The first of the group to work at SpaceX was Knobloch, who earned her M.Eng. in 2015 from the Penn State World Campus. She began her IE career at Lockheed Martin in its Space Systems division and made the move to SpaceX in 2014. During the spring of that year, DiNatale was also beginning her journey at SpaceX, in the company’s supply chain co-op program. 

DiNatale returned to Penn State for her senior year and after graduation, accepted a full-time position with the company.

“It was hard coming back to Penn State,” DiNatale said. “After being at SpaceX it was hard to interview with companies that make toothpaste or cereal. I just kept thinking about SpaceX.”

In 2015, Romanko and Tice joined the team. Tice, who was working for GKN, and Romanko, at the time with Intel, were both persuaded by Knobloch to apply at SpaceX. Jenkins was the last to make the move. After two years with Kraft, Jenkins was looking for a new challenge, and was hired at SpaceX in August.

The five women are informally known within their department as the “PSU group,” and they believe that their Penn State IE education was helpful in preparing them for their current roles.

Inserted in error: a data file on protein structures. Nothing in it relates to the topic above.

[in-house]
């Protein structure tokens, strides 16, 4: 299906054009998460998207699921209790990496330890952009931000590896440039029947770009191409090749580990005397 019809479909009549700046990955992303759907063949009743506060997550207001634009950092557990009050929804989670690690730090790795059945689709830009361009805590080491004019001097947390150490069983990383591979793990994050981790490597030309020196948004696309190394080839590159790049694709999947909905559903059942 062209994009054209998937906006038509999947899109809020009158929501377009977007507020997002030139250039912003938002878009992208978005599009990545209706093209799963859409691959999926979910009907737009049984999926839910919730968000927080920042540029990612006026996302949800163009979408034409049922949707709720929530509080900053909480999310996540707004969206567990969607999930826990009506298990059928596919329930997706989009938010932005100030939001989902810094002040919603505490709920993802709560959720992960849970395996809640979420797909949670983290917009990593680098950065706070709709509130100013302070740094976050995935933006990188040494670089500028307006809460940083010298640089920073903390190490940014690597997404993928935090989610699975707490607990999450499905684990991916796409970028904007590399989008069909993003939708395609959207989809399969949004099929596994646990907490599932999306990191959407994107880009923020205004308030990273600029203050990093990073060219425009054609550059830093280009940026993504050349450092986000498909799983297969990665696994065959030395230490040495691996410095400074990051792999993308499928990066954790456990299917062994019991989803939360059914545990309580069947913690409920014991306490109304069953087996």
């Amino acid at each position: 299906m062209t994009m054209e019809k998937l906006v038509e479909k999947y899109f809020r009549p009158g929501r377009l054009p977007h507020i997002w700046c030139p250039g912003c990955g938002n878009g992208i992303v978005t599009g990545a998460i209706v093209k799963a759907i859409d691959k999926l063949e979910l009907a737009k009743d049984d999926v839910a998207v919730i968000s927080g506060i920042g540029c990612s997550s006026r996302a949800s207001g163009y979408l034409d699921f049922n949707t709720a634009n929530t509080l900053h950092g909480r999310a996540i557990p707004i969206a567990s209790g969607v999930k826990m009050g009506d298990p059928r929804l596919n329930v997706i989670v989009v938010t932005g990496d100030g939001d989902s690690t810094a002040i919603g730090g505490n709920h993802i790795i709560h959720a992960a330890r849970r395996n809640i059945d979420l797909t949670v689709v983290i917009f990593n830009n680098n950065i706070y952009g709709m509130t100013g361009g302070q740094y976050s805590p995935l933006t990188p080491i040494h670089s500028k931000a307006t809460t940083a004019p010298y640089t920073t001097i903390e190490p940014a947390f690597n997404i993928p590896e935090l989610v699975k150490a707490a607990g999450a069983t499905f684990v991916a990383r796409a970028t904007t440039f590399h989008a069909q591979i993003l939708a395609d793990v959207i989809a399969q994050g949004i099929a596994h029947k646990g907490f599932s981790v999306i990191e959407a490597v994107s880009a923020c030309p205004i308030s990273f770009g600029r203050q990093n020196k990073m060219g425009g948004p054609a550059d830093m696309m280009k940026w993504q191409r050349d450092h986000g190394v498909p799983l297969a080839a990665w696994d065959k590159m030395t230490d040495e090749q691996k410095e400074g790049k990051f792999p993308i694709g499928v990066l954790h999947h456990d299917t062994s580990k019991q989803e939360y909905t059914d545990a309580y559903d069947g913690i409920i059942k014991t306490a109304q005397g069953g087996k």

Janis Terpenny, Peter and Angela Dal Pezzo Chair and Head of the Harold and Inge Marcus Department of Industrial and Manufacturing Engineering, thinks this has do to with the integrated focus of the department. Students are encouraged to gain multiple industry experiences during their studies, whether it is through internships and co-ops, or research within the department.

“In our department we work to thread classes and real world experiences together throughout the curriculum,” Terpenny said.

The Penn State SpaceX women concur, they all recommend that IE students utilize department resources to gain industry experience before graduation.

“Those professional experiences while in college give you a leg up when applying for jobs,” Tice said. “It is a great way to supplement your education and helps you stand out from other applicants.”